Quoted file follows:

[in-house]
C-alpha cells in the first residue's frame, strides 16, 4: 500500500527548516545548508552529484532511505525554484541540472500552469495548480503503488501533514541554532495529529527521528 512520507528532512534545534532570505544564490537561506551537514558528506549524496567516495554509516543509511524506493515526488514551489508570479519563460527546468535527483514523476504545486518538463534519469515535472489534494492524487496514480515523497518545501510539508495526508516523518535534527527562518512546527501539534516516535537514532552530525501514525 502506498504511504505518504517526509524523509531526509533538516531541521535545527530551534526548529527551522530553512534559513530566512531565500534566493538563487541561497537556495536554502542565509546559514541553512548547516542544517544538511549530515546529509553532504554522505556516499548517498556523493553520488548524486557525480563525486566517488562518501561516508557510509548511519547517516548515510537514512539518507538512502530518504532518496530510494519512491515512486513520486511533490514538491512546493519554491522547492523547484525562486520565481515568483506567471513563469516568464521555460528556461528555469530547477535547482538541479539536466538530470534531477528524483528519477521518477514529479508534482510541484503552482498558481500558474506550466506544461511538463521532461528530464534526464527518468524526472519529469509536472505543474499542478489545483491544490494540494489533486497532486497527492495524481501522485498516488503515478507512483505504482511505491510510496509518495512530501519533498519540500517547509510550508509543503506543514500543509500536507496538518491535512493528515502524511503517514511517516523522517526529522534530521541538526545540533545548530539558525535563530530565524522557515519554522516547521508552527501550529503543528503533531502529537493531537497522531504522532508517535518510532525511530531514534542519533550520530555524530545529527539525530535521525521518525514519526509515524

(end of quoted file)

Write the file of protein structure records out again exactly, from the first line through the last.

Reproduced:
[in-house]
C-alpha cells in the first residue's frame, strides 16, 4: 500500500527548516545548508552529484532511505525554484541540472500552469495548480503503488501533514541554532495529529527521528 512520507528532512534545534532570505544564490537561506551537514558528506549524496567516495554509516543509511524506493515526488514551489508570479519563460527546468535527483514523476504545486518538463534519469515535472489534494492524487496514480515523497518545501510539508495526508516523518535534527527562518512546527501539534516516535537514532552530525501514525 502506498504511504505518504517526509524523509531526509533538516531541521535545527530551534526548529527551522530553512534559513530566512531565500534566493538563487541561497537556495536554502542565509546559514541553512548547516542544517544538511549530515546529509553532504554522505556516499548517498556523493553520488548524486557525480563525486566517488562518501561516508557510509548511519547517516548515510537514512539518507538512502530518504532518496530510494519512491515512486513520486511533490514538491512546493519554491522547492523547484525562486520565481515568483506567471513563469516568464521555460528556461528555469530547477535547482538541479539536466538530470534531477528524483528519477521518477514529479508534482510541484503552482498558481500558474506550466506544461511538463521532461528530464534526464527518468524526472519529469509536472505543474499542478489545483491544490494540494489533486497532486497527492495524481501522485498516488503515478507512483505504482511505491510510496509518495512530501519533498519540500517547509510550508509543503506543514500543509500536507496538518491535512493528515502524511503517514511517516523522517526529522534530521541538526545540533545548530539558525535563530530565524522557515519554522516547521508552527501550529503543528503533531502529537493531537497522531504522532508517535518510532525511530531514534542519533550520530555524530545529527539525530535521525521518525514519526509515524